New border control rules implemented almost simultaneously by the governments of Macedonia, Serbia and Croatia over the past 48 hours have resulted in large-scale renewed human rights violations, including collective expulsions and discrimination against individuals perceived to be economic migrants or refugees on the basis of their nationality, Amnesty International said today.
The killing of more than 40 Ismaili Shi’a Muslims in Karachi marks a new low in a campaign of sectarian violence that has left Pakistan’s religious minorities fearing for their lives while extremists in the country operate with impunity, said Amnesty International.
The attack on a bus carrying the Ismailis, claimed by the Jundullah group, highlights both the ever-present threat of violence and the authorities’ persistent failure to prosecute the perpetrators and to protect religious minorities.
The mass execution of 12 people in Pakistan today highlights the horrific consequences of the government’s decision to resume executions for all death row prisoners, Amnesty International said.
The 12 men were hanged in prisons across the country this morning and had been convicted of crimes including “terrorism” and murder. Since a moratorium on executions was lifted in December 2014, Pakistan has put 39 people to death. Amongst those executed was Muhammad Afzal, who was 16 years old when he was sentenced to death.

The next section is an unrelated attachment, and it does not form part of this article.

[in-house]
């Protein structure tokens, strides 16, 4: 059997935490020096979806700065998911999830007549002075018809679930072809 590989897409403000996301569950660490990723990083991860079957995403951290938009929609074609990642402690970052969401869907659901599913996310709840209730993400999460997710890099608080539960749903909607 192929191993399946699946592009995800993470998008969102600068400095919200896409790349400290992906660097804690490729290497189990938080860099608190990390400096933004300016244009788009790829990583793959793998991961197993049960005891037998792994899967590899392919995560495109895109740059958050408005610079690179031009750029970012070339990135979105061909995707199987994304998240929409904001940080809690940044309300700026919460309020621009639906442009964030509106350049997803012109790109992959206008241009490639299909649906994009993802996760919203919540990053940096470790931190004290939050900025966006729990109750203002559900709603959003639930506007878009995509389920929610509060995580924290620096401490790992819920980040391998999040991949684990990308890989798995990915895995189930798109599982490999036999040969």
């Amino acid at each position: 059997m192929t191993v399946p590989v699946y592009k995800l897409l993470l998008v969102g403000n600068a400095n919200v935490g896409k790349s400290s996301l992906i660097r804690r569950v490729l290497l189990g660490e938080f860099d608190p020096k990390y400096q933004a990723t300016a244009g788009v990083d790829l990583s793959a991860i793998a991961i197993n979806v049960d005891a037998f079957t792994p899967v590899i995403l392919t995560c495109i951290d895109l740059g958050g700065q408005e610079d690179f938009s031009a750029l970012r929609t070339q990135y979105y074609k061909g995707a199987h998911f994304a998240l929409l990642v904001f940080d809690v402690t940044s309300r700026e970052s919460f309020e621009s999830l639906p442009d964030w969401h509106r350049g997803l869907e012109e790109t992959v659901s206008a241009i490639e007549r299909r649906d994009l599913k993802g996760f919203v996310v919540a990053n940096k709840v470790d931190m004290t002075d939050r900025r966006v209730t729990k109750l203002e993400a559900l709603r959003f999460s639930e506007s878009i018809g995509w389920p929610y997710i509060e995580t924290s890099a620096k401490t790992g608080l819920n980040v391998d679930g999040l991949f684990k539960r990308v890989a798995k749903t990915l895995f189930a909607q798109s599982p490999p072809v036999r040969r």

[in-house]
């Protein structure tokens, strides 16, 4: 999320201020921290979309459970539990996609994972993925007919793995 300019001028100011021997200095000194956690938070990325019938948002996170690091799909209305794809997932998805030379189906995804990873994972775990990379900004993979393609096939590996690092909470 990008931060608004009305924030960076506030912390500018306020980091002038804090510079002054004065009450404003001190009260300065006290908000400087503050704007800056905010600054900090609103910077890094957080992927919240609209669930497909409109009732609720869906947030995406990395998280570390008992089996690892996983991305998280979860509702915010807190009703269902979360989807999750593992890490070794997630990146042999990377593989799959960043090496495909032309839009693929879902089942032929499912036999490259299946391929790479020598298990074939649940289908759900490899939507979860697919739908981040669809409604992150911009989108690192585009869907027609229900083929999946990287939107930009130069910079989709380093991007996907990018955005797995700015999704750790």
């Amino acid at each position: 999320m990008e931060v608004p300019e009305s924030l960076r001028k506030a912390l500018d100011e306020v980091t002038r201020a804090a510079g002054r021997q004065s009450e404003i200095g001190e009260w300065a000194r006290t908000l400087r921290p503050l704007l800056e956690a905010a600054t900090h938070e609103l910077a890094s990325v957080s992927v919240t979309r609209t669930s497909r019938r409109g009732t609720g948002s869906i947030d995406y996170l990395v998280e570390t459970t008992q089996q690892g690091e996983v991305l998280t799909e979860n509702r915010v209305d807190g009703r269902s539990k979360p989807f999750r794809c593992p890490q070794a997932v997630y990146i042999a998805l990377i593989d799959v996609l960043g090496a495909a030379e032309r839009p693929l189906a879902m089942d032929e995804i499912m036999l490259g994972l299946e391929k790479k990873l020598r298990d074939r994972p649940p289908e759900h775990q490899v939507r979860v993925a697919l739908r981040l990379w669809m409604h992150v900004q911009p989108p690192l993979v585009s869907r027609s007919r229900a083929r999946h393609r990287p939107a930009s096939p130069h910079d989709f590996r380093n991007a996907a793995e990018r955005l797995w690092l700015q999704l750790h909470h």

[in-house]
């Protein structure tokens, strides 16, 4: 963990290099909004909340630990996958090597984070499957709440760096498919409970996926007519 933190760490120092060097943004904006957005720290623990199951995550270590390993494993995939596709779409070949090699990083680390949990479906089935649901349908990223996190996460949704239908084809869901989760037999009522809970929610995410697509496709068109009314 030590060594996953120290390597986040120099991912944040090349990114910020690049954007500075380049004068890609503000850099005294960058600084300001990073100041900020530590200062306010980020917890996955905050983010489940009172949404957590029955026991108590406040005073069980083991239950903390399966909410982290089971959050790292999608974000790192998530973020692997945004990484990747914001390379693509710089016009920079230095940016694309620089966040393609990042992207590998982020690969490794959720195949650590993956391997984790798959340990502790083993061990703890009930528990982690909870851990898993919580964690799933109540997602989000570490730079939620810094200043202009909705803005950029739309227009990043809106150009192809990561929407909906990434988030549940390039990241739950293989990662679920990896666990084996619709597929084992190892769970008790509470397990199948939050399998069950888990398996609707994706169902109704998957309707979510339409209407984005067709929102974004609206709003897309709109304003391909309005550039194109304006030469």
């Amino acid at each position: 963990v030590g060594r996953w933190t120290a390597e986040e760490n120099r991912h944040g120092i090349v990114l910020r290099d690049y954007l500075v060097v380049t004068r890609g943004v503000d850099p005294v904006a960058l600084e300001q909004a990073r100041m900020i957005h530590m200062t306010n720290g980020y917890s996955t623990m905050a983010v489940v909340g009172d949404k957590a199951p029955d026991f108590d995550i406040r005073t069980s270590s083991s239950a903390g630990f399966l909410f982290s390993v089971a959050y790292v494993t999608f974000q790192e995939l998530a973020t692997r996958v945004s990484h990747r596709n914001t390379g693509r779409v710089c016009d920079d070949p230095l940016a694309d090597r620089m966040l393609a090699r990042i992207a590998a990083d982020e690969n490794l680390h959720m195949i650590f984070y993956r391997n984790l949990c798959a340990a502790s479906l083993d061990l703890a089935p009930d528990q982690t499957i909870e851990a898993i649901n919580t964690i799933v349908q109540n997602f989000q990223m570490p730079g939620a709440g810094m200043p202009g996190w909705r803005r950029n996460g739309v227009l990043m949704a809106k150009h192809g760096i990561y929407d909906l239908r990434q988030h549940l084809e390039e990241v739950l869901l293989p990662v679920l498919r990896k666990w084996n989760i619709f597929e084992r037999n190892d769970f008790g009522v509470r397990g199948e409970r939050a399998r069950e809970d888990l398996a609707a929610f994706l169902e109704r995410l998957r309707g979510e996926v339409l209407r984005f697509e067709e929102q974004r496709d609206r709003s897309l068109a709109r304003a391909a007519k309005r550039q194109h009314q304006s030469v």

Pakistan’s government must immediately put an end to the spate of executions in the country in the wake of the Peshawar school attack, which has already seen 19 people put to death over the past month, Amnesty International said.
Since a moratorium on executions was lifted on 17 December, Pakistan has threatened to send to the gallows around 500 death row prisoners convicted on terrorism charges. Another execution - of Ikramul Haq, member of the armed group Lashkar-e-Jhangvi and convicted for murdering a Shi’a Muslim in 2004 - is scheduled for tomorrow in Lahore.